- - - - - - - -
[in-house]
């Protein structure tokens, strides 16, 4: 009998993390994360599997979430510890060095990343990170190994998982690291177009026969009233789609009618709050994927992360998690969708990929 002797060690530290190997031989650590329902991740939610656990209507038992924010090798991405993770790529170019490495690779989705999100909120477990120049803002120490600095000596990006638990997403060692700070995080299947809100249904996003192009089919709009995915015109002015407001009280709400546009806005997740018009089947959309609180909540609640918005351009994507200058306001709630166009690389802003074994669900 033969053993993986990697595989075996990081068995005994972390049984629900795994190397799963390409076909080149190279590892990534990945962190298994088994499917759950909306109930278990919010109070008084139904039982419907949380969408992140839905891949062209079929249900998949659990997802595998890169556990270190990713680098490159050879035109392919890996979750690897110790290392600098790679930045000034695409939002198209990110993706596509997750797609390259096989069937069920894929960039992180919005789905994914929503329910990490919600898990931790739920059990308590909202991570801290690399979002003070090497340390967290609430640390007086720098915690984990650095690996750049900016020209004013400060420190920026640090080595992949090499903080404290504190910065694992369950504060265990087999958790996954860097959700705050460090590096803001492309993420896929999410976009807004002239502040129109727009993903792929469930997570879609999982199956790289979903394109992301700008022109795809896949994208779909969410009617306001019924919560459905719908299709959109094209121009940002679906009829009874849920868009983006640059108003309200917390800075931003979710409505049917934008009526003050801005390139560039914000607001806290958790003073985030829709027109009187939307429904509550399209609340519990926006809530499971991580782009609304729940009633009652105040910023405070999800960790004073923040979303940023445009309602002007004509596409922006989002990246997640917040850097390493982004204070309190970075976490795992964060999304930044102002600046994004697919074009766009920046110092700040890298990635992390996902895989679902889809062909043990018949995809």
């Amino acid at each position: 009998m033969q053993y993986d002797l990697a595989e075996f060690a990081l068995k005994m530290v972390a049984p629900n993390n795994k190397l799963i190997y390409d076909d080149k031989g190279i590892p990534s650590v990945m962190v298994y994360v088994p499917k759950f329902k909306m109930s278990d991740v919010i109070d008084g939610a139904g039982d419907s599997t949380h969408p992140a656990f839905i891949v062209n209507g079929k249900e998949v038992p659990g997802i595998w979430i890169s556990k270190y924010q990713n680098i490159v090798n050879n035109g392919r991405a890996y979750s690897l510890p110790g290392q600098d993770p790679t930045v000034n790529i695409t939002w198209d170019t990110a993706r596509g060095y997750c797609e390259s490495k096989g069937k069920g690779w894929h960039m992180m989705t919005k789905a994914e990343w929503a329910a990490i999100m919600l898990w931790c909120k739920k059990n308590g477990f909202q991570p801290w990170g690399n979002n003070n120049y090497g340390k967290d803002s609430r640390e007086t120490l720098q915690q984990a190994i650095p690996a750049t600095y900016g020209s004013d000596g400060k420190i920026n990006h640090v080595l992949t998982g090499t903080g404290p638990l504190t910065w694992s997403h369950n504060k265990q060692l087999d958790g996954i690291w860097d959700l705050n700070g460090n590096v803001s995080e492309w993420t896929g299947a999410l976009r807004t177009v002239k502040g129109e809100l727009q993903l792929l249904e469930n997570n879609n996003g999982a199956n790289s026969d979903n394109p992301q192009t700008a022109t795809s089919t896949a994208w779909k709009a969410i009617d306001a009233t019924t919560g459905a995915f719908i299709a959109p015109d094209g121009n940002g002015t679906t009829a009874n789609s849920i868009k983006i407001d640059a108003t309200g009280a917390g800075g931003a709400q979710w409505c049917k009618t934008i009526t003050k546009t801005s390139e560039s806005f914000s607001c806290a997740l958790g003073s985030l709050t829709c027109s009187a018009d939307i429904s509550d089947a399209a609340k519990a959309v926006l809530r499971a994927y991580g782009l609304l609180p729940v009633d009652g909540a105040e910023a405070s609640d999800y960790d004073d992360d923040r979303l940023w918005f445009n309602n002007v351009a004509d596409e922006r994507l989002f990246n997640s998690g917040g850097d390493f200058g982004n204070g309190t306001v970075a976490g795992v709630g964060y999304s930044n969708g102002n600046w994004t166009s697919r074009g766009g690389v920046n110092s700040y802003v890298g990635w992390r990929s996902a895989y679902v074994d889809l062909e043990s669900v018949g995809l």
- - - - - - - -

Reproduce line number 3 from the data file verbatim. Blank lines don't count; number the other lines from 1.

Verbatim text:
């Amino acid at each position: 009998m033969q053993y993986d002797l990697a595989e075996f060690a990081l068995k005994m530290v972390a049984p629900n993390n795994k190397l799963i190997y390409d076909d080149k031989g190279i590892p990534s650590v990945m962190v298994y994360v088994p499917k759950f329902k909306m109930s278990d991740v919010i109070d008084g939610a139904g039982d419907s599997t949380h969408p992140a656990f839905i891949v062209n209507g079929k249900e998949v038992p659990g997802i595998w979430i890169s556990k270190y924010q990713n680098i490159v090798n050879n035109g392919r991405a890996y979750s690897l510890p110790g290392q600098d993770p790679t930045v000034n790529i695409t939002w198209d170019t990110a993706r596509g060095y997750c797609e390259s490495k096989g069937k069920g690779w894929h960039m992180m989705t919005k789905a994914e990343w929503a329910a990490i999100m919600l898990w931790c909120k739920k059990n308590g477990f909202q991570p801290w990170g690399n979002n003070n120049y090497g340390k967290d803002s609430r640390e007086t120490l720098q915690q984990a190994i650095p690996a750049t600095y900016g020209s004013d000596g400060k420190i920026n990006h640090v080595l992949t998982g090499t903080g404290p638990l504190t910065w694992s997403h369950n504060k265990q060692l087999d958790g996954i690291w860097d959700l705050n700070g460090n590096v803001s995080e492309w993420t896929g299947a999410l976009r807004t177009v002239k502040g129109e809100l727009q993903l792929l249904e469930n997570n879609n996003g999982a199956n790289s026969d979903n394109p992301q192009t700008a022109t795809s089919t896949a994208w779909k709009a969410i009617d306001a009233t019924t919560g459905a995915f719908i299709a959109p015109d094209g121009n940002g002015t679906t009829a009874n789609s849920i868009k983006i407001d640059a108003t309200g009280a917390g800075g931003a709400q979710w409505c049917k009618t934008i009526t003050k546009t801005s390139e560039s806005f914000s607001c806290a997740l958790g003073s985030l709050t829709c027109s009187a018009d939307i429904s509550d089947a399209a609340k519990a959309v926006l809530r499971a994927y991580g782009l609304l609180p729940v009633d009652g909540a105040e910023a405070s609640d999800y960790d004073d992360d923040r979303l940023w918005f445009n309602n002007v351009a004509d596409e922006r994507l989002f990246n997640s998690g917040g850097d390493f200058g982004n204070g309190t306001v970075a976490g795992v709630g964060y999304s930044n969708g102002n600046w994004t166009s697919r074009g766009g690389v920046n110092s700040y802003v890298g990635w992390r990929s996902a895989y679902v074994d889809l062909e043990s669900v018949g995809l």